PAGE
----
The Thatcher Crisis Years

1980s politics blog from TV historian Tony McMahon

The first pop movie I ever saw was Slade in Flame in 1975 where the glam rock band Slade played a fictional struggling combo called Flame. A captivating but grim watch that summed up the tougher side of the 1970s. Didn’t make me want to rush back and watch another pop movie but then along came the 1980s. And at the turn of the decade we got some compelling punk and ska films to go and see at the cinema. So – here’s a small selection…

Breaking Glass – The 1980s kicked off with this movie about a struggling female punk singer who makes it big but then goes bonkers. The songs were surprisingly memorable and Hazel O’Connor was made for the lead role. Clad in an alien costume with robot-like gestures, it borrowed heavily from David Bowie’s idea of the other-worldly pop star. The movie referenced the skinhead led neo-Nazism that was rampant at the end of the 1970s and apparently used real-life skins who obligingly gave multiple Sieg Heil salutes. The executive producer of the film was a certain Dodi Fayed who, 17 years later, would sadly die alongside Diana, Princess of Wales in the infamous Paris car crash.

Dance Craze – This was more a documentary than a movie directed by Joe Massot – whose previous credits included the Led Zeppelin gig movie, The Song Remains the Same. Intended to originally be a biopic of Madness – Massot then widened the scope to include the entire 2Tone family taking in The Specials, The Beat and The Selecter. The movie was released in 1981 just as 2Tone reached its height before a precipitous crash. Interestingly, a later re-edit of the movie saw Madness removed and the Special AKA inserted – Jerry Dammers’ next iteration of The Specials. The Bodysnatchers and Bad Manners also had starring roles in Dance Craze.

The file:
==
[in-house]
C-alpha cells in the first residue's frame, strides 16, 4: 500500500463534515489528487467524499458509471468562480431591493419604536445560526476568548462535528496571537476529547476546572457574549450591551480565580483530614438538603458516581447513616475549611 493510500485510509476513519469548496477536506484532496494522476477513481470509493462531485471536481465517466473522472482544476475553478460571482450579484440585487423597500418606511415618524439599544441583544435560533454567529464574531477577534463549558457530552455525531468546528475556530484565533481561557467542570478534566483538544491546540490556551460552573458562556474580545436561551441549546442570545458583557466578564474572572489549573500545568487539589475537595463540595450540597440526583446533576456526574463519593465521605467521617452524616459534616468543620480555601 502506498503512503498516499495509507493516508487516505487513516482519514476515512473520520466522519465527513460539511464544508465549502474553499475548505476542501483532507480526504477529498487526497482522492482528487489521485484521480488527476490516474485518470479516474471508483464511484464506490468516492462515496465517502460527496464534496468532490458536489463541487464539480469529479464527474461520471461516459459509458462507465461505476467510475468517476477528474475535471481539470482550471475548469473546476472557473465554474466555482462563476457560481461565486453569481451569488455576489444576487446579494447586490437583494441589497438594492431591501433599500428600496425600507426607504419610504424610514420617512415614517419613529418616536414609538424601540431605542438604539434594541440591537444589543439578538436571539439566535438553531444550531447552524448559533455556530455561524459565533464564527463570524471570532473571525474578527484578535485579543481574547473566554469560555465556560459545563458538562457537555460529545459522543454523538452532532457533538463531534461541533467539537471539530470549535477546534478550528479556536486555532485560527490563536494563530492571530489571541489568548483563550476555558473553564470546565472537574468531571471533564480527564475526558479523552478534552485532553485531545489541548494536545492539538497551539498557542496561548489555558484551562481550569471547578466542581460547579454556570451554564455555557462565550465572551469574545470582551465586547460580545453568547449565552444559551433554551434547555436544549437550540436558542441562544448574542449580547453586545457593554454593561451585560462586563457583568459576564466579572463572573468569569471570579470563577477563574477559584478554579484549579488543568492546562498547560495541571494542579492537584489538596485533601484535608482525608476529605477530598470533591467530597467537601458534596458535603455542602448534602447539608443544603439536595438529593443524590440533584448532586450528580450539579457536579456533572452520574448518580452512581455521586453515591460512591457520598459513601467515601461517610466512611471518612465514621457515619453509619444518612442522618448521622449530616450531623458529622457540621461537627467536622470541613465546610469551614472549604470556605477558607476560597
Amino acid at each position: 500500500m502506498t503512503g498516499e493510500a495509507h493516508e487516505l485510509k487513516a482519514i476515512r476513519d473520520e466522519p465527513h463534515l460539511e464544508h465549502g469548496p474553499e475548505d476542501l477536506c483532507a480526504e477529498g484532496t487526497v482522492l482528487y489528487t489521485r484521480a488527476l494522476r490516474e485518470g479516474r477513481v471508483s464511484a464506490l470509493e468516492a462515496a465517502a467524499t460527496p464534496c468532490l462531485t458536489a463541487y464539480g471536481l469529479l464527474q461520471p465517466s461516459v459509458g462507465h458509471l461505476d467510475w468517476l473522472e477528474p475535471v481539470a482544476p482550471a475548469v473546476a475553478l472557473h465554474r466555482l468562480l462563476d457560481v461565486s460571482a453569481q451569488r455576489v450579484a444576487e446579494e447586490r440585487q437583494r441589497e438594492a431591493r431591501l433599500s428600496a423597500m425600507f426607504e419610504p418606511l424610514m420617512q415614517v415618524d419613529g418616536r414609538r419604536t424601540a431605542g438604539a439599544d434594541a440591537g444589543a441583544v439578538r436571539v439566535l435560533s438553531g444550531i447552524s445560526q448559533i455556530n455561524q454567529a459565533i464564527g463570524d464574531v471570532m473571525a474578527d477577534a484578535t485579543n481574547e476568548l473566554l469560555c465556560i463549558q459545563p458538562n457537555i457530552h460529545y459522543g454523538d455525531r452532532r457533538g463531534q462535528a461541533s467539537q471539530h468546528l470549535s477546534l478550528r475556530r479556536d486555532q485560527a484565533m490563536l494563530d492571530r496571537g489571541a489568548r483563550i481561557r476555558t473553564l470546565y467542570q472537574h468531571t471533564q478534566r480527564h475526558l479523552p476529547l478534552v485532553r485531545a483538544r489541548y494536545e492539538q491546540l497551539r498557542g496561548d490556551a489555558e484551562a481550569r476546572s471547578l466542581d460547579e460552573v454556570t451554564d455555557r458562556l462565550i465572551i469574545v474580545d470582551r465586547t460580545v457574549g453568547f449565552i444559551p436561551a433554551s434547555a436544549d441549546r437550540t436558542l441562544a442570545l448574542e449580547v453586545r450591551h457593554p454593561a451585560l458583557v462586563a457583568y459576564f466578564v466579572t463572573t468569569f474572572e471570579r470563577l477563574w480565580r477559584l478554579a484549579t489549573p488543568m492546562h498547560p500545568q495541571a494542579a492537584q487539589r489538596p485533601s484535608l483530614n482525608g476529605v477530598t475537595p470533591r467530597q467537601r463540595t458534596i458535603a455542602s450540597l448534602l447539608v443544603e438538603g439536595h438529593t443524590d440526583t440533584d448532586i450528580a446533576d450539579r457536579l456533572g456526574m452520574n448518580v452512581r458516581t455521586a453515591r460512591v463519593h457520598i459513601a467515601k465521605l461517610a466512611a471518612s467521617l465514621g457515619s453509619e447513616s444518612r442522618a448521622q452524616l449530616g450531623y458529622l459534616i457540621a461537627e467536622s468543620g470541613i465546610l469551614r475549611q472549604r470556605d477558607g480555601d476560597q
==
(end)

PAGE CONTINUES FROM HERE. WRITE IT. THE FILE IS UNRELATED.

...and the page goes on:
Rude Boy – Released in 1980, this movie was a snapshot of England in the late 1970s. It centres on the life story of a fictional roadie for punk band, The Clash. But in reality it’s a vehicle for The Clash and the gigs it played under the Rock Against Racism and Anti-Nazi League banners. I was at Victoria Park aged 14 when the Clash played at the Anti-Nazi League carnival against fascist groups like the National Front – and that amazing concert is featured in Rude Boy. However, reports suggest that the Clash lead singer Joe Strummer was not enamoured by the final result when it hit cinema screens. So much so that badges appeared with the slogan “I don’t want Rude Boy Clash film” – but then I’ve also found “I do want Rude Boy Clash film”. So which was it – did The Clash like or hate the movie? Tell me if you know!

DISCOVER: Neville Staple – the Original Rude Boy

Times Square – I bought the album of this movie when I was 17 and it introduced me to the incredible sound of Patti Smith. The American godmother of punk. As for the movie itself – it’s eminently missable. But also ridiculously camp. Two girls escape from a psychiatric hospital and escape to New York. One is a tomboy and the other not. They form a punk band and are on the verge of success until the evil authorities begin to close in on them. Robert Stigwood was the brains behind it, having produced Saturday Night Fever which might explain the rather incongruous presence of a Bee Gees track in what’s otherwise a punk/new wave soundtrack for the movie.

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